For 25-year-old Malaysian singer/songwriter Zee Avi, “Swell Window” is the gorgeous track that started the journey and also the opening track of her second album, ghostbird. “It’s a song about seizing the moment,” she says, “and for me, a new direction and a new voice came and stayed.”
In the two years since her self-titled debut was joint-released on Jack Johnson’s Brushfire Records and Ian Montone’s Monotone Label, Avi’s very free spirit has wandered from major music festivals (SXSW, Outside Lands, Bonnaroo) to huge tours (Lilith Fair) back to her homeland of Sarawak, Borneo Island, where she recently picked up an International Youth Icon Award. For a little perspective, just four years ago, Avi was a former art student in Kuala Lumpur who posted a song on YouTube to catch up with a friend and was quite surprised to find herself the toast of the Internet when thousands of strangers discovered her effortlessly stunning voice. Literal overnight success can easily poison young minds, but Avi is no ordinary mind — while critics were comparing her chilled-out, jazzy, ukulele-based songs to Billie Holiday and Cat Power she was continuing to make visual art and remaining her buoyant, whimsical self. “I’m 25 going on 12 and a half on a good day,” she laughs, flipping through a notebook filled with colorful drawings and lengthy notes.
Avi started writing ghostbird in her Brooklyn kitchen last summer, but followed the wind to the balmy waters of the Florida Everglades where she found endless musings, “with absolute silence and calmness.” In March, she took her fresh batch of tunes to Johnson’s Solar Powered Plastic Plant studios and got down to business with producer Mario Caldato, Jr., best known for his work with the Beastie Boys and beloved Brazilian artists like Bebel Gilberto. It only took two weeks for them to lay down the 11 tracks on Ghostbird (it means “Burung Hantu” which means owl in Avi’s native language), including the closing number on the album, “Stay In The Clouds,” a new addition that was written on the last day of recording.
This album lead Avi to new ideas. “Siboh Kitak Nangis” which translates to “Don’t You Cry,” is the first song in Avi’s dialect on an international album and the poppy groove of “The Book of Morris Johnson” is the first time she has written new music to accompany someone else’s words. “Morris Johnson” was inspired by a Floridian folk artist whose paintings of animals and accompanying text about their instinctual lives “capture naiveté and innocence and enthusiasm,” Avi says. After buying a few of his pieces at an art show, Avi called him up and said, “Morris, I’m ready to be your disciple, I’m ready to turn your words into a song.” (Morris was thrilled — his daughter’s a huge fan.)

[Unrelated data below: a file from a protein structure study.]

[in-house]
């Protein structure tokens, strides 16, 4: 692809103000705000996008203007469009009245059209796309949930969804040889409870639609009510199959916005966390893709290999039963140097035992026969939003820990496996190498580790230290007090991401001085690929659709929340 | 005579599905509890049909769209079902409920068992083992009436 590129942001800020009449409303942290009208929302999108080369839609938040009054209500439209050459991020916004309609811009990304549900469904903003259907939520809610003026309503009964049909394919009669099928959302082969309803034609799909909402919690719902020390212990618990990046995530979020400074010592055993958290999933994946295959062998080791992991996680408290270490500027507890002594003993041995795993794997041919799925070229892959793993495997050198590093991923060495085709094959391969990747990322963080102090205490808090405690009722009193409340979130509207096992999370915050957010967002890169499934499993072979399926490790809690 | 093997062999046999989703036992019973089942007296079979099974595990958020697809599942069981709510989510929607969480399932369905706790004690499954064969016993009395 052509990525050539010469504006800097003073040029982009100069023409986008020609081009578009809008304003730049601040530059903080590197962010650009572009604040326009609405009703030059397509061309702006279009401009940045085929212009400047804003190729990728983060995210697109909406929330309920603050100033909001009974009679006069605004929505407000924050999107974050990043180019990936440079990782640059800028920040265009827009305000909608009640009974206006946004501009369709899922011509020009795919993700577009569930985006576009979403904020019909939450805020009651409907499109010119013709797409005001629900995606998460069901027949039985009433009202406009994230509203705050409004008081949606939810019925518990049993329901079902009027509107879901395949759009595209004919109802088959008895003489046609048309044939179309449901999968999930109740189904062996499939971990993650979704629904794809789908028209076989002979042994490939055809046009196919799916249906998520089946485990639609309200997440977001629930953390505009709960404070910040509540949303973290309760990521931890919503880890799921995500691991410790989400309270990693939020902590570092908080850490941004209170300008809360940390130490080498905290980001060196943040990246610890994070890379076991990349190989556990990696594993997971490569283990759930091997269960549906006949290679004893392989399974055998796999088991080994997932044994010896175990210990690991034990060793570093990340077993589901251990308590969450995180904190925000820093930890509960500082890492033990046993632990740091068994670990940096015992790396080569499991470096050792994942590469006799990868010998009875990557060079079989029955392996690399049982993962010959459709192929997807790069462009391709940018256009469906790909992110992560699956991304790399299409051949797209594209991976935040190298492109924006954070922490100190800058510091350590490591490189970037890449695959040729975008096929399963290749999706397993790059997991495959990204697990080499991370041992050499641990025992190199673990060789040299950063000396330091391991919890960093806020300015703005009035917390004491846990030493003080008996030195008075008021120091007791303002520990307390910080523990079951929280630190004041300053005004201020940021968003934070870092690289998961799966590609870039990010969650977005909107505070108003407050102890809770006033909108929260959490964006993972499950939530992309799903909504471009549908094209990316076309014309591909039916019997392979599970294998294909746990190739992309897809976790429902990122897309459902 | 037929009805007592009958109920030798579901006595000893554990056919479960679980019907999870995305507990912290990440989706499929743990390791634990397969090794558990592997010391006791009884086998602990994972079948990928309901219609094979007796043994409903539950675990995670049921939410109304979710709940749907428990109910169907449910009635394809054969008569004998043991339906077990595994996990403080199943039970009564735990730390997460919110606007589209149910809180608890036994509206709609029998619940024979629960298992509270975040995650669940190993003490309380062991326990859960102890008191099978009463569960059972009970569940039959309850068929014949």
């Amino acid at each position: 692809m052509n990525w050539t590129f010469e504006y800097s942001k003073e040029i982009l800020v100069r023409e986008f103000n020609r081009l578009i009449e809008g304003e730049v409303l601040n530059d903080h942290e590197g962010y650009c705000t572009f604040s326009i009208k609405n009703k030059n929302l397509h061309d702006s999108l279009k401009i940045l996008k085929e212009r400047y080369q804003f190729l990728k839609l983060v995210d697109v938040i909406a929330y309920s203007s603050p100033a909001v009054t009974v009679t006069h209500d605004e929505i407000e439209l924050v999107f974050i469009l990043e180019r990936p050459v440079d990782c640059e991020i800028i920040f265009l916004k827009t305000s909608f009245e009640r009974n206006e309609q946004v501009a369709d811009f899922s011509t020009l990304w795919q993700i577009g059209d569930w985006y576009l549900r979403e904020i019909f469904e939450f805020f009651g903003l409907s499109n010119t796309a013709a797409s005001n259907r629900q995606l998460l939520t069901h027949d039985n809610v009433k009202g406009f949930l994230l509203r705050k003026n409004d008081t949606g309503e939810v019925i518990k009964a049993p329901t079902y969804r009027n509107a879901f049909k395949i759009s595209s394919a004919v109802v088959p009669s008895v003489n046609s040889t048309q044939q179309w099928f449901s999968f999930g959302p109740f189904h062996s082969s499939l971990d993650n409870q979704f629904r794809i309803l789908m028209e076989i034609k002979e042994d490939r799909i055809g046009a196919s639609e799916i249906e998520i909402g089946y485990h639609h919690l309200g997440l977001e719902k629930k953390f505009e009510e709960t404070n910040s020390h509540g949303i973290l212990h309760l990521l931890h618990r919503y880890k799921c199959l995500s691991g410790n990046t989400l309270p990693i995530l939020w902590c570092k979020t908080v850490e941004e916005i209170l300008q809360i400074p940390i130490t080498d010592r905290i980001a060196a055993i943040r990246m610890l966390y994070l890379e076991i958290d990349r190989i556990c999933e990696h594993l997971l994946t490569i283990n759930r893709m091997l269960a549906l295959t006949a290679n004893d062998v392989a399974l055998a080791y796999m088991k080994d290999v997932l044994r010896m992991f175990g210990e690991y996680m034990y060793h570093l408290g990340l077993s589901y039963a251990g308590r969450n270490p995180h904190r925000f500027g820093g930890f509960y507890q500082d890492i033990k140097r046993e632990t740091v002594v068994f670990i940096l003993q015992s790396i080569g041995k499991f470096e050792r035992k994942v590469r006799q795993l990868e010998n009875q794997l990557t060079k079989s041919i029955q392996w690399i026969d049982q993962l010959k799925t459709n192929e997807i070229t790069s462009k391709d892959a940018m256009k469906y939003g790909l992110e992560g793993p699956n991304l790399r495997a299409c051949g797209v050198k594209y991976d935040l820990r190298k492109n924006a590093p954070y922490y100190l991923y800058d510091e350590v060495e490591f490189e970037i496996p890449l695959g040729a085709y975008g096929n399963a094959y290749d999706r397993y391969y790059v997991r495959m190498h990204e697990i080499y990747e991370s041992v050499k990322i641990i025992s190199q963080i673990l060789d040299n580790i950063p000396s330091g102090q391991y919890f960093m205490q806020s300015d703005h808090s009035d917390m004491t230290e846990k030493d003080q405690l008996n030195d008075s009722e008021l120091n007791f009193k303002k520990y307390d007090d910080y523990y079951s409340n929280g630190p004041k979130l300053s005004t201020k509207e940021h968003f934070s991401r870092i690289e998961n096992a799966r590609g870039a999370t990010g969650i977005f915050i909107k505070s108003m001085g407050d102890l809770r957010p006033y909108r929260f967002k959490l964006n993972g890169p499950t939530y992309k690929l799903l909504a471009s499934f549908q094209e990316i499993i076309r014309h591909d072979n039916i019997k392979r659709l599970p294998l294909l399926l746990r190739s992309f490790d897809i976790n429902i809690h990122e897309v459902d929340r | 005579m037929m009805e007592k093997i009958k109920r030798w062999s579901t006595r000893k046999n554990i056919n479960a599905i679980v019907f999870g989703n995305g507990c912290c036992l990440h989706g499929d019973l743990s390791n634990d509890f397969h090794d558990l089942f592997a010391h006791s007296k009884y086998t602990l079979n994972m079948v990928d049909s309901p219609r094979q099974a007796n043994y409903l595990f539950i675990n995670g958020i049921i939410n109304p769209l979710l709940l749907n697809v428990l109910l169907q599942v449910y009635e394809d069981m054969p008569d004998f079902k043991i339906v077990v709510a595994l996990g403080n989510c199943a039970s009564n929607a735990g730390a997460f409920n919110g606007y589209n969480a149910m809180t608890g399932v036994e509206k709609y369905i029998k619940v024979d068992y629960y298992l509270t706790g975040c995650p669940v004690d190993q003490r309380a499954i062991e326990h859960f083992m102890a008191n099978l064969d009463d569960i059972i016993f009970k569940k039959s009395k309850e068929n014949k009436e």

The track “Anchor” is one of the handful of songs that made the album from Avi’s New York writing sessions and also what Zee refers to as a “premonition track,” and another NYC track, “Concrete Wall,” is a striking a cappella that features contributions from beloved turntable god Cut Chemist. And yes, she is well aware June has 30 days rather than 31 (the song “31 Days” was inspired by a couch-surfing friend who lamented, ” ‘I was homeless for 31 days in June.’ “) Every song has a different mood, every song is a different voice, every song is a different story,” Avi explains. But the idea of the ghostbird unites the album, and Avi has tucked an owl call into a few tracks on the disc, “So it’s a little scavenger hunt when you listen to it.”
After the album arrives on August 30th, 2011 Avi is itching to get back on tour and show off her live skills. “I want people to feel like they’re being hugged,” she says of the soothingly beautiful ghostbird. “I think this is my swell window right now.”